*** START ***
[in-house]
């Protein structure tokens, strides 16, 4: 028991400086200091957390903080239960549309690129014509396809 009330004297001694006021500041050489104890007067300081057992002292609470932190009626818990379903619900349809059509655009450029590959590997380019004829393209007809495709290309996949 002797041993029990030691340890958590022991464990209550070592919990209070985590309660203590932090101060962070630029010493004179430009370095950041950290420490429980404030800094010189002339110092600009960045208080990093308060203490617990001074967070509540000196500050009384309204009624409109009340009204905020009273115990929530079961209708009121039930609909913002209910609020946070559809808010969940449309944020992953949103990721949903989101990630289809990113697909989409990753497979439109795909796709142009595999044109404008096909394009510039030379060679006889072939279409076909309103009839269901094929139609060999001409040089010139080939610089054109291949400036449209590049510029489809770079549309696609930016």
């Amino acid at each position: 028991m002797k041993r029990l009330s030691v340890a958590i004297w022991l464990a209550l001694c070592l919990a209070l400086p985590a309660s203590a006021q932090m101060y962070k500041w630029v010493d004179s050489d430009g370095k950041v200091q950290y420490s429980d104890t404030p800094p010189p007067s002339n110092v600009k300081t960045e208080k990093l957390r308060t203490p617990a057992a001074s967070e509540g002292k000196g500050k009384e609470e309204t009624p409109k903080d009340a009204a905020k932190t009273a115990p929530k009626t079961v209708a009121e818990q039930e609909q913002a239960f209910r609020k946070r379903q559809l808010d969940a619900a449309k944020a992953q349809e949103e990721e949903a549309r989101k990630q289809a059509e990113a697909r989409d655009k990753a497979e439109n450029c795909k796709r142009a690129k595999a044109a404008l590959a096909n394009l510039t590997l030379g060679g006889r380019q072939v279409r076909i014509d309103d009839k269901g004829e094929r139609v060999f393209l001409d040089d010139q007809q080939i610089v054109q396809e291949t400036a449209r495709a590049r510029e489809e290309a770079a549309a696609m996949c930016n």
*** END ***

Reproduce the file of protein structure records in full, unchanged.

[in-house]
């Protein structure tokens, strides 16, 4: 028991400086200091957390903080239960549309690129014509396809 009330004297001694006021500041050489104890007067300081057992002292609470932190009626818990379903619900349809059509655009450029590959590997380019004829393209007809495709290309996949 002797041993029990030691340890958590022991464990209550070592919990209070985590309660203590932090101060962070630029010493004179430009370095950041950290420490429980404030800094010189002339110092600009960045208080990093308060203490617990001074967070509540000196500050009384309204009624409109009340009204905020009273115990929530079961209708009121039930609909913002209910609020946070559809808010969940449309944020992953949103990721949903989101990630289809990113697909989409990753497979439109795909796709142009595999044109404008096909394009510039030379060679006889072939279409076909309103009839269901094929139609060999001409040089010139080939610089054109291949400036449209590049510029489809770079549309696609930016």
């Amino acid at each position: 028991m002797k041993r029990l009330s030691v340890a958590i004297w022991l464990a209550l001694c070592l919990a209070l400086p985590a309660s203590a006021q932090m101060y962070k500041w630029v010493d004179s050489d430009g370095k950041v200091q950290y420490s429980d104890t404030p800094p010189p007067s002339n110092v600009k300081t960045e208080k990093l957390r308060t203490p617990a057992a001074s967070e509540g002292k000196g500050k009384e609470e309204t009624p409109k903080d009340a009204a905020k932190t009273a115990p929530k009626t079961v209708a009121e818990q039930e609909q913002a239960f209910r609020k946070r379903q559809l808010d969940a619900a449309k944020a992953q349809e949103e990721e949903a549309r989101k990630q289809a059509e990113a697909r989409d655009k990753a497979e439109n450029c795909k796709r142009a690129k595999a044109a404008l590959a096909n394009l510039t590997l030379g060679g006889r380019q072939v279409r076909i014509d309103d009839k269901g004829e094929r139609v060999f393209l001409d040089d010139q007809q080939i610089v054109q396809e291949t400036a449209r495709a590049r510029e489809e290309a770079a549309a696609m996949c930016n």